- Lunch: Shrimp salad with avocado
- Snack: Cherry tomatoes
- Dinner: Paleo sloppy joes with sweet potato fries
- Breakfast: Scrambled eggs with sausage and vegetables
- Lunch: Grilled chicken salad with veggies and avocado
- Snack: Celery sticks with almond butter
- Dinner: Roasted Brussel sprouts, steak, and sautéed spinach
- Breakfast: Blackberry peach smoothie with yogurt
- Lunch: Spinach salad topped with sliced ham
- Snack: Walnuts
- Dinner: Sweet potato burgers stuffed with bacon arugula
- Breakfast: Pear and banana smoothie
- Lunch: Kale, peppers, tomatoes, and cashew scramble
- Snack: Roasted peanuts
- Dinner: Red snapper with basil vinaigrette and zucchini spears
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The Benefits Of The Paleo Diet
This way of eating has been said to have several proven benefits such as:
The paleo diet does not forbid any food groups, so you can still eat a lot. After a few weeks on a diet, you will likely find yourself eating fewer calories automatically because your body is getting more nutrients and feels fuller longer. This can lead to easier weight loss without feeling hungry all the time! What’s more, some research shows that this diet can result in weight loss.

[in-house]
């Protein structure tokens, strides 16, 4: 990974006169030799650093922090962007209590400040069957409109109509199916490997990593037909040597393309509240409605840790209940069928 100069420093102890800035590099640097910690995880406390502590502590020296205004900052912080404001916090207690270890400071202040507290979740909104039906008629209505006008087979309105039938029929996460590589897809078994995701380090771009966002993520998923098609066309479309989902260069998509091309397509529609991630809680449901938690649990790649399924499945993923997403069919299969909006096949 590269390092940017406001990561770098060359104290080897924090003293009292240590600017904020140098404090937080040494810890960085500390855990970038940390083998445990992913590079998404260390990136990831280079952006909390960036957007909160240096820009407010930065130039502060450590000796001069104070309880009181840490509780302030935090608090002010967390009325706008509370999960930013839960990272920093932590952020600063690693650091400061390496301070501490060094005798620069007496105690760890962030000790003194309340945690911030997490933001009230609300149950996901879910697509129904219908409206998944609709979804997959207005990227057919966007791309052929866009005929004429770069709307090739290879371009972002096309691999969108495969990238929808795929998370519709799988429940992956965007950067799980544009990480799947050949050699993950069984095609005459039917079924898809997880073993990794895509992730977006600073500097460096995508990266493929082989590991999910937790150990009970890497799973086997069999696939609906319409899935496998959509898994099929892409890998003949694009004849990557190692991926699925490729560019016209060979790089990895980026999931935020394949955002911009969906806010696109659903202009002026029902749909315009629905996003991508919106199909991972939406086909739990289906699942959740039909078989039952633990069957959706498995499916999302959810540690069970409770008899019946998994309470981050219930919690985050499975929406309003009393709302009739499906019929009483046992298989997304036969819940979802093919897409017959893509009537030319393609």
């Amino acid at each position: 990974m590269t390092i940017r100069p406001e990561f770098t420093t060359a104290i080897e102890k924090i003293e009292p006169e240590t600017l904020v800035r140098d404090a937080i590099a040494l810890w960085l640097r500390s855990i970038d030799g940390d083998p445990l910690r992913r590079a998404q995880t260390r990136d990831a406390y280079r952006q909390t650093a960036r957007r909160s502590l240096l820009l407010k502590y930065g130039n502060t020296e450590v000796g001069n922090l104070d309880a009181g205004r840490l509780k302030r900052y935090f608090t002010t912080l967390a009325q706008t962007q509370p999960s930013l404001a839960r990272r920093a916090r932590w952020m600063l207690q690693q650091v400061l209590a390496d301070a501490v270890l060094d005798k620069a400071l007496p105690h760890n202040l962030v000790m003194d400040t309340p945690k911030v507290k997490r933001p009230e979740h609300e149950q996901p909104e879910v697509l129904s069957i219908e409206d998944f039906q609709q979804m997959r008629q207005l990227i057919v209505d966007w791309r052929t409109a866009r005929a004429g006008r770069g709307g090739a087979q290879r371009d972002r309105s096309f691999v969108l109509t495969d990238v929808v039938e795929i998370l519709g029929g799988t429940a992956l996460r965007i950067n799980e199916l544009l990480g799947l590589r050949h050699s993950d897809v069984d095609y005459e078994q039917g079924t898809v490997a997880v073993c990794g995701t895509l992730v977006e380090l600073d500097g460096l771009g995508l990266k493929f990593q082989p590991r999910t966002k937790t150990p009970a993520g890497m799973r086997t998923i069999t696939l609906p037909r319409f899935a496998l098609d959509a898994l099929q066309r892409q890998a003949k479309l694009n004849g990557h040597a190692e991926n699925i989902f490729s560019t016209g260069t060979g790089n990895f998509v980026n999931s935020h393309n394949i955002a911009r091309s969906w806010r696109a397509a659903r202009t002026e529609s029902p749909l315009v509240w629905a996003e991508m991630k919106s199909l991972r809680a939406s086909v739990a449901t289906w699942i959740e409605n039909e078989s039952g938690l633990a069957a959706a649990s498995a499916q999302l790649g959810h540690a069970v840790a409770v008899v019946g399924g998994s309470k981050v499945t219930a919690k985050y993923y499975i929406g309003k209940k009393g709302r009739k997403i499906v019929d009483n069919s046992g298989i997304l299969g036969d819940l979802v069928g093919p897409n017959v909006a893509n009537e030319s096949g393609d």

Lower Diabetes Risk
Our bodies produce insulin in response to sugar entering our bloodstreams after we eat. This is meant to help us regulate how much energy we have, but this system can develop problems.
People with Type II Diabetes often become resistant to insulin, which decreases their ability to process sugar correctly (13). According to one study, paleo dieters with diabetes had lower blood sugar levels, improved insulin sensitivity, and lower triglycerides and blood pressure than those who ate a typical diabetes diet (3).
Lower Blood Pressure
High blood pressure can lead to heart disease, kidney damage, and other health problems, so it’s best to keep your numbers in check. One small study found that postmenopausal women who followed a paleo diet for 5 weeks lost weight and had lower blood pressure at the end of the intervention (2).
Improved sleep quality is another possible benefit of following the paleo lifestyle because you’re avoiding foods with added sugars and other ingredients that may affect cortisol production. Cortisol is responsible for how our bodies respond to stress. During stressful events, cortisol causes an increase in energy to help deal with the extreme challenge (12).